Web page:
For many students who have disabilities, course selection is even more critical. For some students it will be important to make sure that they are placed in the course sections that are co-taught by both regular education and special education teachers. This can offer real-time assistance and support to help students be successful with grade-level material. The co-taught classes can be selected in the areas most likely impacted by the student’s disability. Sometimes the assumption is made that, because the student has an IEP, they should automatically be placed in the lowest level course available. This approach would keep many students from building on their strengths to reach their full potential. Students who need support in some subjects can also take typical or even honors classes in subjects that are areas of strength for them.

These days, most high schools are using block schedules that cover the entire content of a course during a single semester. It may be important to make sure that the courses that will be most challenging for your child are not all piled into the same semester. With thoughtful planning, the school can create a schedule that spreads the work load out more evenly. For example, your child can take two really hard classes at the same time plus a support class and an elective in an area of interest. This kind of planning from the very beginning will usually allow students to complete all of their graduation requirements within 4 years so they can graduate with their peers. Even if they have to pick up a summer class or return for an extra semester, the goal is that the student experiences success and gains knowledge that will help them throughout their life. The extra time will be well spent.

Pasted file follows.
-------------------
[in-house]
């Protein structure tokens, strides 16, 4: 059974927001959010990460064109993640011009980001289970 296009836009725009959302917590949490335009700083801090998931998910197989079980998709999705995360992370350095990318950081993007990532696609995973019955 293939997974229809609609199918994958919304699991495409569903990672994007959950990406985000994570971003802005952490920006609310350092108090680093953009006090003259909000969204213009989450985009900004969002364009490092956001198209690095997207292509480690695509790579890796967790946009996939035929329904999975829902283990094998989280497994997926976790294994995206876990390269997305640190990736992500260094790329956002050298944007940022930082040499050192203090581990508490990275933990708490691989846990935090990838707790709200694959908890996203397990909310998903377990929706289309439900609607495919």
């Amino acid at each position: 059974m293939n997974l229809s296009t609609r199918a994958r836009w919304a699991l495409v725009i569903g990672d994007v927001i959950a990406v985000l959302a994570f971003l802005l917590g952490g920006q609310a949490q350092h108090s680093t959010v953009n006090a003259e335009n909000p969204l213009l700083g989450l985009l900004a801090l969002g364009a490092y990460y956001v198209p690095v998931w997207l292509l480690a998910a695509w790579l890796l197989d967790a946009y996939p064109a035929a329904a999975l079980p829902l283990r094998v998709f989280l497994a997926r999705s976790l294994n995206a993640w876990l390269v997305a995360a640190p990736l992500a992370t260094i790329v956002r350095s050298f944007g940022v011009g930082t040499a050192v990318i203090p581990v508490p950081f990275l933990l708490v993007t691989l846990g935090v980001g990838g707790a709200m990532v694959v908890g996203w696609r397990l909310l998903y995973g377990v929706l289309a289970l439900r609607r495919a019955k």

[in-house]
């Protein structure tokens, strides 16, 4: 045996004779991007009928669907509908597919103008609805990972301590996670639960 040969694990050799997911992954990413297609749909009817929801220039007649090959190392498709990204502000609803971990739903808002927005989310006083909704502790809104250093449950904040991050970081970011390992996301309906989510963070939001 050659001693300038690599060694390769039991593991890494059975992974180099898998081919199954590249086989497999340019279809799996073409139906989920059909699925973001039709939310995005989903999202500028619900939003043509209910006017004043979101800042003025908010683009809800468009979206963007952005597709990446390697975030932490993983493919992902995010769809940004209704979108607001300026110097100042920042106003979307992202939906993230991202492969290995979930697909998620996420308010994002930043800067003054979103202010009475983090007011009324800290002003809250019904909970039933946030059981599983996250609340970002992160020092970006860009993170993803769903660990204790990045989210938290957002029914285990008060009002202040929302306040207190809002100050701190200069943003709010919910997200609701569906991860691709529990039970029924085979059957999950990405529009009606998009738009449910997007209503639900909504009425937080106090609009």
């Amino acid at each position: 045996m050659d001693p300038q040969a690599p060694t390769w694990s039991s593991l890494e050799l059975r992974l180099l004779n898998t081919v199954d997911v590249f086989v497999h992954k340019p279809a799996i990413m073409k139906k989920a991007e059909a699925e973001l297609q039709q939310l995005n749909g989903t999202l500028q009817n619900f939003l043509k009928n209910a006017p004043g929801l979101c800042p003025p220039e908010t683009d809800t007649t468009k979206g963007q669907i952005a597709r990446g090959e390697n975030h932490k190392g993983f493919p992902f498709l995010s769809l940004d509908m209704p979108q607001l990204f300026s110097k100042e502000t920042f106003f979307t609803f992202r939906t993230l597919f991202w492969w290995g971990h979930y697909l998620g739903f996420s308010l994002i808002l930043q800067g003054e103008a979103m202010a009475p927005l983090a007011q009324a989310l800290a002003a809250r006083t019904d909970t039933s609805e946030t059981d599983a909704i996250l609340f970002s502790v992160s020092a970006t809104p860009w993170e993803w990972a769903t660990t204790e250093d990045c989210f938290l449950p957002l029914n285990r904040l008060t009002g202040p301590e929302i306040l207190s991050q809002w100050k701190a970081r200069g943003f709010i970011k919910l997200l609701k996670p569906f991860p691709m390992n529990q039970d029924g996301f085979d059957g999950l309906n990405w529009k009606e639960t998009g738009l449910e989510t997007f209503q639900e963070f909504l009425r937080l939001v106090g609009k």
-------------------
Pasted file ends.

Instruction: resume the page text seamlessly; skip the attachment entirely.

Parents also need to look out for other kinds of scheduling problems:

  • Make sure that courses are taken in the right sequence. The level1 course should come before the level 2 course.
  • Make sure that your child is not assigned to a course that they have already successfully completed. With rare exceptions, they will not earn course credit the second time around.
  • Make sure that your child was not placed in an elective course that they have no interest in, or one that is a poor fit, just because there was space in that class. Forcing an extremely shy kid to take a drama class will probably not end well.
  •  Make sure that your child is on track to graduate when expected. Your child could be taking math and science classes that are counted as “electives” that do not meet the graduation requirements for that subject area. If your child comes up short by missing even a single graduation requirement, they will not get a diploma. At least once a year have your child’s guidance counselor review the courses that your child has taken and compare them to the courses required for graduation.

Read your child’s class schedule carefully as soon as you get it.  If you see anything on that doesn’t look right, contact staff at the school immediately.  Go to the school in person if you need to.  The sooner any problems are corrected, the easier it will be for your child, and the better their educational experience will be.